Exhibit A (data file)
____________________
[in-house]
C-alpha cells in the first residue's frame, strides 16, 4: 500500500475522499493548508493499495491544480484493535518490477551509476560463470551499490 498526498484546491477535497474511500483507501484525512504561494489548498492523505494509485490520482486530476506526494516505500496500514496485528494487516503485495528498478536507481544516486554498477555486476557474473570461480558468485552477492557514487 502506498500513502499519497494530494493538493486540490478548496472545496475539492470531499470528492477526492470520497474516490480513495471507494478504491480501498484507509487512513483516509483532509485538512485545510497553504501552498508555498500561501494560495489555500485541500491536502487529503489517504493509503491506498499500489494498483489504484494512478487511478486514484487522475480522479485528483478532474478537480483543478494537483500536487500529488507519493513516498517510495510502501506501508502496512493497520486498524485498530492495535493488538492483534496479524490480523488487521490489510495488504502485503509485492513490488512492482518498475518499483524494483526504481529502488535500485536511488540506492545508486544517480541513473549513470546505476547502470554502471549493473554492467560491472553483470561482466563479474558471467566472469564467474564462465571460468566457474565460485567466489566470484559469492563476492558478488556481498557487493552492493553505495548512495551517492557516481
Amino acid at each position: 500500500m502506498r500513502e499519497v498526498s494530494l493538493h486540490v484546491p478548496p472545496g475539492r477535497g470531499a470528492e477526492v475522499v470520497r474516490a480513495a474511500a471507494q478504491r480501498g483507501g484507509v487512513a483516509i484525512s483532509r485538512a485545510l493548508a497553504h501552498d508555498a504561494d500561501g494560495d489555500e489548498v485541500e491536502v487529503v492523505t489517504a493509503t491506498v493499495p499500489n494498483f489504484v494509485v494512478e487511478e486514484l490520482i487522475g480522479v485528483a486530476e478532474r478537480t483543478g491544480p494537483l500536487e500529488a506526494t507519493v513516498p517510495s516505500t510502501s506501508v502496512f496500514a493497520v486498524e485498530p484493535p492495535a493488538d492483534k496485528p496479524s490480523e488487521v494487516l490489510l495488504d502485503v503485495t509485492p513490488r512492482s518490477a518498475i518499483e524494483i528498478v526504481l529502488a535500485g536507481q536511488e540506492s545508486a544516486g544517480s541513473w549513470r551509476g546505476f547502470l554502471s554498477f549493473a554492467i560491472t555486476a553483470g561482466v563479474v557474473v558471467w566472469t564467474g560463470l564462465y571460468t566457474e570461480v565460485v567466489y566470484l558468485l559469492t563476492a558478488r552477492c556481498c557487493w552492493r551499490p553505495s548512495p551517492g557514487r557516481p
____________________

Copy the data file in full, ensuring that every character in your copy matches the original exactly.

[in-house]
C-alpha cells in the first residue's frame, strides 16, 4: 500500500475522499493548508493499495491544480484493535518490477551509476560463470551499490 498526498484546491477535497474511500483507501484525512504561494489548498492523505494509485490520482486530476506526494516505500496500514496485528494487516503485495528498478536507481544516486554498477555486476557474473570461480558468485552477492557514487 502506498500513502499519497494530494493538493486540490478548496472545496475539492470531499470528492477526492470520497474516490480513495471507494478504491480501498484507509487512513483516509483532509485538512485545510497553504501552498508555498500561501494560495489555500485541500491536502487529503489517504493509503491506498499500489494498483489504484494512478487511478486514484487522475480522479485528483478532474478537480483543478494537483500536487500529488507519493513516498517510495510502501506501508502496512493497520486498524485498530492495535493488538492483534496479524490480523488487521490489510495488504502485503509485492513490488512492482518498475518499483524494483526504481529502488535500485536511488540506492545508486544517480541513473549513470546505476547502470554502471549493473554492467560491472553483470561482466563479474558471467566472469564467474564462465571460468566457474565460485567466489566470484559469492563476492558478488556481498557487493552492493553505495548512495551517492557516481
Amino acid at each position: 500500500m502506498r500513502e499519497v498526498s494530494l493538493h486540490v484546491p478548496p472545496g475539492r477535497g470531499a470528492e477526492v475522499v470520497r474516490a480513495a474511500a471507494q478504491r480501498g483507501g484507509v487512513a483516509i484525512s483532509r485538512a485545510l493548508a497553504h501552498d508555498a504561494d500561501g494560495d489555500e489548498v485541500e491536502v487529503v492523505t489517504a493509503t491506498v493499495p499500489n494498483f489504484v494509485v494512478e487511478e486514484l490520482i487522475g480522479v485528483a486530476e478532474r478537480t483543478g491544480p494537483l500536487e500529488a506526494t507519493v513516498p517510495s516505500t510502501s506501508v502496512f496500514a493497520v486498524e485498530p484493535p492495535a493488538d492483534k496485528p496479524s490480523e488487521v494487516l490489510l495488504d502485503v503485495t509485492p513490488r512492482s518490477a518498475i518499483e524494483i528498478v526504481l529502488a535500485g536507481q536511488e540506492s545508486a544516486g544517480s541513473w549513470r551509476g546505476f547502470l554502471s554498477f549493473a554492467i560491472t555486476a553483470g561482466v563479474v557474473v558471467w566472469t564467474g560463470l564462465y571460468t566457474e570461480v565460485v567466489y566470484l558468485l559469492t563476492a558478488r552477492c556481498c557487493w552492493r551499490p553505495s548512495p551517492g557514487r557516481p